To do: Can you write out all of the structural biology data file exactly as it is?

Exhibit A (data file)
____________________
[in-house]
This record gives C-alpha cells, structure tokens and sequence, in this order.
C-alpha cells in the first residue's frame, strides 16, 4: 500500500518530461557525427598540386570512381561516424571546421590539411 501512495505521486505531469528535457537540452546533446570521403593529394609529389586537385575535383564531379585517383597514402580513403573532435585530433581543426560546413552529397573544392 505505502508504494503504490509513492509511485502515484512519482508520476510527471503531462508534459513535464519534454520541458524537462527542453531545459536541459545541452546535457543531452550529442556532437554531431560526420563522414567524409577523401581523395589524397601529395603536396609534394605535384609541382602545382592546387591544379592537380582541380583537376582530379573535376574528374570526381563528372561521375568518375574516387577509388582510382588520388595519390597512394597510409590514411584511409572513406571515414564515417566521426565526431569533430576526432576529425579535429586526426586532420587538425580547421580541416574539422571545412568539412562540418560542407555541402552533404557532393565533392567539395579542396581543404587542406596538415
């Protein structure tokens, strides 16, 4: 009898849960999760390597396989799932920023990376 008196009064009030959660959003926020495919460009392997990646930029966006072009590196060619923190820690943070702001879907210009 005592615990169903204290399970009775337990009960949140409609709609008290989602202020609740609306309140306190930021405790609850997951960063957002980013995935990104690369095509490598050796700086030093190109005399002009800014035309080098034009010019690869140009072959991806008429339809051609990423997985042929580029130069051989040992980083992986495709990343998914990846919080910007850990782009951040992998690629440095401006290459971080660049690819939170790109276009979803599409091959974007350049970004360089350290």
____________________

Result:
[in-house]
This record gives C-alpha cells, structure tokens and sequence, in this order.
C-alpha cells in the first residue's frame, strides 16, 4: 500500500518530461557525427598540386570512381561516424571546421590539411 501512495505521486505531469528535457537540452546533446570521403593529394609529389586537385575535383564531379585517383597514402580513403573532435585530433581543426560546413552529397573544392 505505502508504494503504490509513492509511485502515484512519482508520476510527471503531462508534459513535464519534454520541458524537462527542453531545459536541459545541452546535457543531452550529442556532437554531431560526420563522414567524409577523401581523395589524397601529395603536396609534394605535384609541382602545382592546387591544379592537380582541380583537376582530379573535376574528374570526381563528372561521375568518375574516387577509388582510382588520388595519390597512394597510409590514411584511409572513406571515414564515417566521426565526431569533430576526432576529425579535429586526426586532420587538425580547421580541416574539422571545412568539412562540418560542407555541402552533404557532393565533392567539395579542396581543404587542406596538415
């Protein structure tokens, strides 16, 4: 009898849960999760390597396989799932920023990376 008196009064009030959660959003926020495919460009392997990646930029966006072009590196060619923190820690943070702001879907210009 005592615990169903204290399970009775337990009960949140409609709609008290989602202020609740609306309140306190930021405790609850997951960063957002980013995935990104690369095509490598050796700086030093190109005399002009800014035309080098034009010019690869140009072959991806008429339809051609990423997985042929580029130069051989040992980083992986495709990343998914990846919080910007850990782009951040992998690629440095401006290459971080660049690819939170790109276009979803599409091959974007350049970004360089350290």